Ronan on the Run in ‘How I Live Now’

Front Row Features Film Critic

Concerned parents wondering how to give their surly teenage daughters an attitude adjustment may be interested to learn that all it takes is a few days in the country without adult supervision, some rolls in the hay with a cow whisperer and a nearby nuclear blast.

“How I Live Now” stars Saoirse Ronan (“Atonement,” “Hanna”) as Daisy “don’t call me Elizabeth,” a nasty no-fun New Yorker sent to summer in the rural English countryside by her never-seen widower dad. Like the alien-possessed rebel Ronan played in this year’s earlier sci-fi stinker “The Host,” dour Daisy has a nagging voice in her head—but this time it’s her own, and it’s the apparent reason why she’s on meds.

With a bad dye job, a nose stud, too much mascara and stylishly ripped tights, Daisy’s not a comfortable fit with her younger, perpetually gleeful and storybook-wholesome country cousins. The slightly older Eddie (George MacKay), on the other hand, is a man-of-few-words hawk healer who wins Daisy over when he gently convinces a herd of bovines to wander over yonder. Also, he administers what’s supposed to be irresistibly sensual first-aid by putting one of Daisy’s bloody fingers in his mouth to clean a wound, which somehow instantly cures her of obsessive-compulsive hand washing.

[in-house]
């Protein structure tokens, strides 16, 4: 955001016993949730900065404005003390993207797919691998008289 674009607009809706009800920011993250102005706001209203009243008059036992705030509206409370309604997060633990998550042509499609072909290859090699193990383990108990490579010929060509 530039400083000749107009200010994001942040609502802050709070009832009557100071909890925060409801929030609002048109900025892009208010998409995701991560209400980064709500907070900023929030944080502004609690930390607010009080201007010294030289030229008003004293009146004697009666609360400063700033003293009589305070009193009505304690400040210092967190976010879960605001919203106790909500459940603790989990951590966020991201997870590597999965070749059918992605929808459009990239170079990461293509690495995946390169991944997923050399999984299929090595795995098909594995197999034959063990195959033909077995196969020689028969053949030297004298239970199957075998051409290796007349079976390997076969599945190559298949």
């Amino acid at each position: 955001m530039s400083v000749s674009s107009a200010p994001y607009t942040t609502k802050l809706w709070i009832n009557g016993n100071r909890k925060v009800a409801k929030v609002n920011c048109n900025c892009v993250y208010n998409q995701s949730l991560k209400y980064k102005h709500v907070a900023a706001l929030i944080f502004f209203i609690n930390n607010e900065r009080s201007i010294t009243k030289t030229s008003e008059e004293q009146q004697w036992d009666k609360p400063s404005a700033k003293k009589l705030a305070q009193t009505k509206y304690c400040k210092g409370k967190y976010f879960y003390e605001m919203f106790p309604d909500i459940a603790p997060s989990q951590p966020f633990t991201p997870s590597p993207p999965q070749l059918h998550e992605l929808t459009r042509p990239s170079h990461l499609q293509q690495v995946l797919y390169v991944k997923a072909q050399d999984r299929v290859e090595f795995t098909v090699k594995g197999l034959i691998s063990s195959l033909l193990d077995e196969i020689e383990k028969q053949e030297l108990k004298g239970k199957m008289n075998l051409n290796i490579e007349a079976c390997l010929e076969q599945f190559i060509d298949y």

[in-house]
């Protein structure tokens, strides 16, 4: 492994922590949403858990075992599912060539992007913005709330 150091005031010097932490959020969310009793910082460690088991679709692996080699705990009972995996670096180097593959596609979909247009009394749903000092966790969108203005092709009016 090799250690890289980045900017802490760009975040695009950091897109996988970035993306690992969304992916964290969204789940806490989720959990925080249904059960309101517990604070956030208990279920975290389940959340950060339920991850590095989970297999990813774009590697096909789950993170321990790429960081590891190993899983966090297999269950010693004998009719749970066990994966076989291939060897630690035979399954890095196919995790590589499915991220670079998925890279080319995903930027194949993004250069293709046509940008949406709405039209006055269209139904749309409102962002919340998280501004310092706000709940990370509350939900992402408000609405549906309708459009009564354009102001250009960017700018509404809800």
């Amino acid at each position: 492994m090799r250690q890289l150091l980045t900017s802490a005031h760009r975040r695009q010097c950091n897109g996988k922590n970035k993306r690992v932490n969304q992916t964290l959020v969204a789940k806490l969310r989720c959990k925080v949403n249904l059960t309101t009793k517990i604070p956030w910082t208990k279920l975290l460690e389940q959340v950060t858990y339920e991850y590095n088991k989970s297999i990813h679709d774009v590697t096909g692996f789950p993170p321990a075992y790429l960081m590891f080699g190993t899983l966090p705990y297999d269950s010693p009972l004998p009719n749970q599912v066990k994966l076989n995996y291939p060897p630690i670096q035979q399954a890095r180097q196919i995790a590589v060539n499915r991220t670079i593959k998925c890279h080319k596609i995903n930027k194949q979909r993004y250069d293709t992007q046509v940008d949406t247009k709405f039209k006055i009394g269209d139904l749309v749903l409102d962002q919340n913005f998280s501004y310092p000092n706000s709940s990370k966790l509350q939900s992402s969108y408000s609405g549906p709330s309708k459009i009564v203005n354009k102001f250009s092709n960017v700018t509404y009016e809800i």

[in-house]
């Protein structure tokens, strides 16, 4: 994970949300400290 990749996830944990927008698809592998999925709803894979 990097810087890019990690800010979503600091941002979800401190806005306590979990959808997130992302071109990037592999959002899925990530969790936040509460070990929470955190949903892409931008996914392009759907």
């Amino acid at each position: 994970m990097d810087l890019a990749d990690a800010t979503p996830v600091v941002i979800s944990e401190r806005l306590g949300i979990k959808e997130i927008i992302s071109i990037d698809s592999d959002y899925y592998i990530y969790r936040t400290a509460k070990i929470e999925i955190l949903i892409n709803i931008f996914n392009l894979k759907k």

The workaholic single mom of the Blighty brood soon departs for Geneva on a nebulous war-averting mission related to an online bar graph of “Projected Deaths Across Mainland Europe.” A neighbor woman who is supposed to take care of Daisy and the cousins never shows up, leaving them on their own to deal with the aftermath of a nuclear explosion in London that leads to deprivations, evacuations and forced separations.

The movie takes a dramatic shift in tone at that point from the picturesquely bucolic teen romance that went before. Forced to grow up and toughen up under armed guard in a rural work camp, Daisy and her pre-teen cousin Piper (Harley Bird) resolve to escape and find their way back home by foot. The dangers they subsequently encounter in the post-invasion martial-law environment are anything but sugarcoated.

Ronan does a good job of transitioning Daisy from churlish to happy-go-lucky to haunted, and both the paradise and purgatory halves of the film are well shot. Also on the plus side, two of Daisy’s chilling encounters on her perilous journey more than make up for things like an earlier kids-at-play montage set to an icky Nick Drake number, and the movie ends on an unexpectedly bittersweet note.

The plot gives no details about who the life-during-wartime enemy is or what led to the bombing of London, which is a bit frustrating. But director Kevin Macdonald (“The Last King of Scotland”) has said that’s because the movie is not political but “the story of an unhappy teenage girl falling in love.”

“How I Live Now” mostly succeeds on those terms, thanks to Ronan’s committed and convincing performance.